Movies » Film

War: What Is It Good For?

In Ridley Scott's latest epic, it's good for one really stunning siege.


In Ridley Scott's latest costume epic, Kingdom of Heaven, there are two heavyweight bouts on the card: Christianity dukes it out with Islam in 12th-century Jerusalem and, in a more parochial punch-up, Good Crusaders battle Bad Crusaders for the soul of the church. By the time the last Saracen ax-swinger has been boiled in oil and the last severed Templar head impaled on a spike, we pretty much know where the director stands.

For peace, of course.

Filmed on location in Spain and Morocco, then injected with $30 million worth of special-effects steroids back in California, Kingdom of Heaven is the kind of Hollywood extravaganza we've come to expect each summer -- an exercise in bloody bombast decorated with the usual dose of tender romance. The director of Alien and Gladiator is nothing if not keenly aware of the demands of the blockbuster marketplace. So the dashing hero he gives us here, a humble French blacksmith who turns into a fierce swordsman, a brilliant military strategist and a masterful diplomat in about 10 minutes, also gets to take up with a doe-eyed queen named Sibylla. Like many a starlet before her, pretty Eva Green puts in a long shift at the nursing station without smudging her lipstick.

The fictional hero, cooked up by Scott and screenwriter William Monahan, is a hard-bodied young worthy named Balian. He is played by Lord of the Rings star Orlando Bloom, and he bears little resemblance to any Crusader who ever took up chain mail and broadsword. As the film would have it, the boy is but a reluctant warrior, infused by his idealistic father (the equally fictional Sir Godfrey) with fairness and fellow-feeling. Dad, played by Liam Neeson, has fought all his life for "a kingdom of conscience" in the Holy Land, a utopia where all men and all creeds are equals.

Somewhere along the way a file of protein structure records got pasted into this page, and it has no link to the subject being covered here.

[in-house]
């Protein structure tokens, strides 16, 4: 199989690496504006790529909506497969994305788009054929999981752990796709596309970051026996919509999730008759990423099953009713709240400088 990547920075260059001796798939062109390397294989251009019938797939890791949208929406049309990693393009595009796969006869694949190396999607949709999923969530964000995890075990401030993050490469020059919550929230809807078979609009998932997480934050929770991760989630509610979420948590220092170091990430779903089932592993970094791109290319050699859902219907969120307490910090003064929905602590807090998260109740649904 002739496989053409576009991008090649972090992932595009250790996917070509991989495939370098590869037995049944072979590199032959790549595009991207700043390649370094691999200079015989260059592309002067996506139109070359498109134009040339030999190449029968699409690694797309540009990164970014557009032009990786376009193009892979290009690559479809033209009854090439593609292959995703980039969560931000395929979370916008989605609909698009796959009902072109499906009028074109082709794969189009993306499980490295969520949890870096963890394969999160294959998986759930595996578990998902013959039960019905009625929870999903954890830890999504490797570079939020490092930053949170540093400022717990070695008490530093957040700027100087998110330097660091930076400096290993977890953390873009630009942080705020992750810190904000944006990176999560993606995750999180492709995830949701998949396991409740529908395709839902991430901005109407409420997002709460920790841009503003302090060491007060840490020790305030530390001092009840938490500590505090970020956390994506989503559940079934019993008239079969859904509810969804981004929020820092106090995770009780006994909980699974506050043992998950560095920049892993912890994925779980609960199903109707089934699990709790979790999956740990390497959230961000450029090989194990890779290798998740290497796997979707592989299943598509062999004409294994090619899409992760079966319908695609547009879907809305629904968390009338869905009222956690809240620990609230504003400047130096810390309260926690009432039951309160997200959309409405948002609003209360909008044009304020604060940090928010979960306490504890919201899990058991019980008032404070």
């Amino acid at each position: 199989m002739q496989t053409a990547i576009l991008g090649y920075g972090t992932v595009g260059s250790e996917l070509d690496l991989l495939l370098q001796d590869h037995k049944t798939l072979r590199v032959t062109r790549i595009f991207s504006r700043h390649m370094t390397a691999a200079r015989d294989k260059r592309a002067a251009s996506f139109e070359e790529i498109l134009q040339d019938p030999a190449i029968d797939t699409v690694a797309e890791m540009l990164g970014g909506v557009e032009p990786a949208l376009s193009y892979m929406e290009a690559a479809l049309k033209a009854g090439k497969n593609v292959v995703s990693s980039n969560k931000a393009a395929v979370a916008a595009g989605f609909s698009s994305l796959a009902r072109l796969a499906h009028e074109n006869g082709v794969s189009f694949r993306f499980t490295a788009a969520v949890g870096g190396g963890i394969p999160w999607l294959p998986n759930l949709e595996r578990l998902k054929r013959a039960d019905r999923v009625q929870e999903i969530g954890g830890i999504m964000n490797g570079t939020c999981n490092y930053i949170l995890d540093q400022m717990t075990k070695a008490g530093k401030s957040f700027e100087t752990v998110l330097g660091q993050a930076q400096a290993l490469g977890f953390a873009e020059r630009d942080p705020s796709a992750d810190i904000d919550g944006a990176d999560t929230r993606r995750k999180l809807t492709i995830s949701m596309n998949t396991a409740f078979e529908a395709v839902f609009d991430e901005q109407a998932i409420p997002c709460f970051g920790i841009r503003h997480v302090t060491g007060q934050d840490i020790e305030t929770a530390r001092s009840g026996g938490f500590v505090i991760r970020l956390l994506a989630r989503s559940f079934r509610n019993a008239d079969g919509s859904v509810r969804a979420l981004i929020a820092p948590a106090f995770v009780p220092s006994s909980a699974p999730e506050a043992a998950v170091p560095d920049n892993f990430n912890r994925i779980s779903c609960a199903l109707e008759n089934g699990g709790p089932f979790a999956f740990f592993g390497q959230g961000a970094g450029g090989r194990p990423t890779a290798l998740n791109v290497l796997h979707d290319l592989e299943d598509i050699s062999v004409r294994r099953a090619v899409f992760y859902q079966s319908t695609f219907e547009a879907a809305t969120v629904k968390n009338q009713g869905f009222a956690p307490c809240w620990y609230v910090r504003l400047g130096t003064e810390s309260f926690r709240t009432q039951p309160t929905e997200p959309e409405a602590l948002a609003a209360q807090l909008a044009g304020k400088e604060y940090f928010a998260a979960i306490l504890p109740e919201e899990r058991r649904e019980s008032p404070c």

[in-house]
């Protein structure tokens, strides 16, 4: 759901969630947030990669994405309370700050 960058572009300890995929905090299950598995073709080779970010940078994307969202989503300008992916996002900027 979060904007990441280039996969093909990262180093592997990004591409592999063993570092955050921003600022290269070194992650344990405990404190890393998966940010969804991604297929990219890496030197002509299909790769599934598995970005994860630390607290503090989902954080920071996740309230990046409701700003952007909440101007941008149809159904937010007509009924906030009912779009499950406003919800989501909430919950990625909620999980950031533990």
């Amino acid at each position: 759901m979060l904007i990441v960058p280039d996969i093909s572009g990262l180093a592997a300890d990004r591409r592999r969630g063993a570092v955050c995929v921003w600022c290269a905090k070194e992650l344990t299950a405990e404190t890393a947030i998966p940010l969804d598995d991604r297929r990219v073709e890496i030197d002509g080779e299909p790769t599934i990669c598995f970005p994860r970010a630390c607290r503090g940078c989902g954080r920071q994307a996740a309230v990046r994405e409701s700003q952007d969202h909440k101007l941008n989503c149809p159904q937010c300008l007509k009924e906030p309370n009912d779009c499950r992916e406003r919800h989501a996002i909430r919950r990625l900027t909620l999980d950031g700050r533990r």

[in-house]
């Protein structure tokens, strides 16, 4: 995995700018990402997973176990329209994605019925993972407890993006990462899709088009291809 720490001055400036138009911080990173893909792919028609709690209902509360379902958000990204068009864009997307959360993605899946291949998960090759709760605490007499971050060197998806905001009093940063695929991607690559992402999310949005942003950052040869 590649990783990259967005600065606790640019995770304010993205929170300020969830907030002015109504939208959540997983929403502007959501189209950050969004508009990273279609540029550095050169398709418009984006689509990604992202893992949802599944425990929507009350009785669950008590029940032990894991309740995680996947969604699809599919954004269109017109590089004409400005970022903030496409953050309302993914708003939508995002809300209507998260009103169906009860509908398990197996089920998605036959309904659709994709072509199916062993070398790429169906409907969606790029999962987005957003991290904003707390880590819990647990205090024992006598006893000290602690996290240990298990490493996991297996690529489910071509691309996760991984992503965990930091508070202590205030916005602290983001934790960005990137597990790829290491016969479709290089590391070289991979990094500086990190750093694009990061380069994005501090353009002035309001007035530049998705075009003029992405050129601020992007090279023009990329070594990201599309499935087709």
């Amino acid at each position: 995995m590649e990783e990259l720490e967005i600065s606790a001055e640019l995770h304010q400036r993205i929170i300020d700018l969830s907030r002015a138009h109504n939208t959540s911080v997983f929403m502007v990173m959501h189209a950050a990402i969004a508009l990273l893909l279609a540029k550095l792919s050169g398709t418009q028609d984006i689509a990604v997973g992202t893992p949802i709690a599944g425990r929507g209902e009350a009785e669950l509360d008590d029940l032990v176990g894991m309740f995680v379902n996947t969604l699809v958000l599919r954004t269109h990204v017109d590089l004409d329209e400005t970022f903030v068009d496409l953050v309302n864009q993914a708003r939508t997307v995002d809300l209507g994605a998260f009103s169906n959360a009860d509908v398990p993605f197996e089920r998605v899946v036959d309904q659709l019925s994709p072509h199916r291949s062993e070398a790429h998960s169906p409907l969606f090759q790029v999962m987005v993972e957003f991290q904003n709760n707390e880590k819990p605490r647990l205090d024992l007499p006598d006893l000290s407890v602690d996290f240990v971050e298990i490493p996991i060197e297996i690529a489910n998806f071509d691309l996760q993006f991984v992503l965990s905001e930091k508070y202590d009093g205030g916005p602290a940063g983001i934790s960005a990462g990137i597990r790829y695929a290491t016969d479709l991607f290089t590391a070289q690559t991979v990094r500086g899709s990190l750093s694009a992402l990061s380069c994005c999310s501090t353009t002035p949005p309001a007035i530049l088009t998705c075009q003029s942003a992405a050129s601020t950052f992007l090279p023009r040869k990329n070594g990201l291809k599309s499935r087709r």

It's not hard to see where this is leading. For the next two hours and 15 minutes, Scott and Monahan and the bankers at 20th Century Fox mount a half-hearted assault on our conscience, too. In the movie's festival of gore and dismemberment, we are also meant to hear a plea to all jihadists in Baghdad, Damascus and points east -- and to the equally belligerent ones in the White House and the Pentagon -- for brotherhood. Balian, a wise but doomed king in a silver mask (Edward Norton), royal adviser Tiberius (Jeremy Irons), and the movie's romanticized version of the great Islamic warrior Saladin are all meant to embody this enlightened view -- at least when they're not busy decapitating their enemies. The villains here are the radical, Christianity-must-rule Crusaders represented by the Guy de Lusignan (Marton Csokas) and his bloodthirsty Knights Templar.

That this hands-across-the-sea message comes off as phony and manipulative comes as no surprise. Hollywood has been distorting history for its own purposes since D.W. Griffith glorified the Klan in Birth of a Nation, and Kingdom's wishful thinking about Crusader pacifism and Islamic mercy just doesn't wash. For entertainment value, it's hard to beat the climactic siege of Jerusalem, a Ridley Scott-perfect half-hour that matches anything in Gladiator for sheer helmet-bashing mayhem. But if you're hungry for actual ideas, political or otherwise, look elsewhere.

Add a comment